What is Atlanta’s only live-singing, sketch-comedy drag troupe to do when a year of upheaval threatens their uproarious signature show? The Ho Sho looked at it as an opportunity.
“These gals could have tossed their hands up, said ‘oh well,’ and chosen not to perform, but that’s not who they are,” said Ho Sho producer Dan Dunlop. “My hope is that the audience will be exponentially wider as a result of the Ho Sho being broadcast, and as a result, they will be able to raise greater awareness for their charitable partnerships.”
Loyal fans of the annual show expect high quality performances, raucous hilarity, topical themes and a bawdy blast. The once-a-year characters are ready to shine with virtual performances on Oct. 8, 9 and 10.
A first hint of the Ho Sho vibe to the uninitiated is this year’s title, Ho Sho: Erection Year. Drag names like Tilly Kummz and Georgia O’Kweefe offer another clue. Still, with performers from Atlanta Gay Men’s Chorus and a fulltime production company behind it, silly fun comes with a high entertainment value.
High quality, low brow
“The show is worthy of a much wider audience, and maybe the pandemic opportunity to shift to a broadcast format could be the thing that propels them to a national audience,” Dunlop said. Since the troupe only performs a few times a year, when they do have a show, it is well rehearsed and very memorable.”
As “Erection Year” suggests, the cluster of corona and current events that make up 2020 are on the table. That includes a take on the pandemic and the election that “let’s just say… in a way that you’ll never see on Fox News,” he hinted.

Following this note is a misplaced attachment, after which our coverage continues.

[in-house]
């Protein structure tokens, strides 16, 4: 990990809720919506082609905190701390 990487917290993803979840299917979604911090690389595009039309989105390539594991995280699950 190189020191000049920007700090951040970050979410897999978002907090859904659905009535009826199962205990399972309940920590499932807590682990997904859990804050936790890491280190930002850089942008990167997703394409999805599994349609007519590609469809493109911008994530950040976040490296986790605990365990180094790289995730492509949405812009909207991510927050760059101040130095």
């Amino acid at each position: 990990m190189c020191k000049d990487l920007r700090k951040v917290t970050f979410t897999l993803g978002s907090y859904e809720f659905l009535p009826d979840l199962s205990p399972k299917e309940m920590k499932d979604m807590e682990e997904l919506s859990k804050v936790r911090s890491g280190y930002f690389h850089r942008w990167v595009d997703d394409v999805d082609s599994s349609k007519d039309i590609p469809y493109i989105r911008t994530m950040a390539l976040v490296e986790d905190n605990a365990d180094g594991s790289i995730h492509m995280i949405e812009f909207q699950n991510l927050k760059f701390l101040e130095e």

“Plus, after months of isolation, these girls are loaded with material like never before,” Dunlop added. “And Jerry Falwell Jr., you’re not off the hook just yet!”
This year, Ho Sho benefits Southern Fried Queer Pride, Atlanta’s popular Black, Southern QTPOC arts non-profit. The show’s commitment to giving back strikes a chord with Dunlop and the performers, he said.
“I know many of these performers through the chorus and have an admiration not only for their musicianship and friendship, but I also have enormous respect for the labor of love that they put forth for various charity groups around the city,” Dunlop said. “Through the years, they have raised thousands of dollars for others, and it is a personal calling for me to be a part of that effort for this year’s show.”
Changes and challenges
Even though it’s virtual, audiences can expect the best of what makes Ho Sho so memorable. The live-singing format, nearly unheard of in local drag, provides an opportunity to customize lyrics for each act.
There’s simply no other place in Atlanta to see in-the-moment “comedy set to live music and entirely born out of the wit and creativity of some very accomplished musicians,” Dunlop added.
That’s not to say there aren’t changes and challenges in an online world. Previous years’ offerings relied on heavy audience interaction. Still, with Dunlop Productions behind the camera, there are some great surprises in store.
“I don’t want to give too much away, but they found another clever way to position the show this year and it is absolutely hilarious,” Dunlop promised. “The opening group number is so funny and so clever, and it just continues from there.”
In short, buy tickets for the streaming Ho Sho and settle in for a great show nestled comfortably during busy schedule of local LGBTQ events.
“If anyone is looking for something fun and memorable to do on virtual Pride Week in Atlanta, this is a must do,” Dunlop said. “Even though we may not be ‘together,’ we are united in spirit and hearts. Stay strong, stay encouraging of one another, respect our differences and embrace our uniquenesses. Happy Pride!”
A version of this calendar ran in Q ATLus magazine. Flip through the full print issue online here:
Pick up each new edition of QATLus at LGBTQ and allied venues around Atlanta.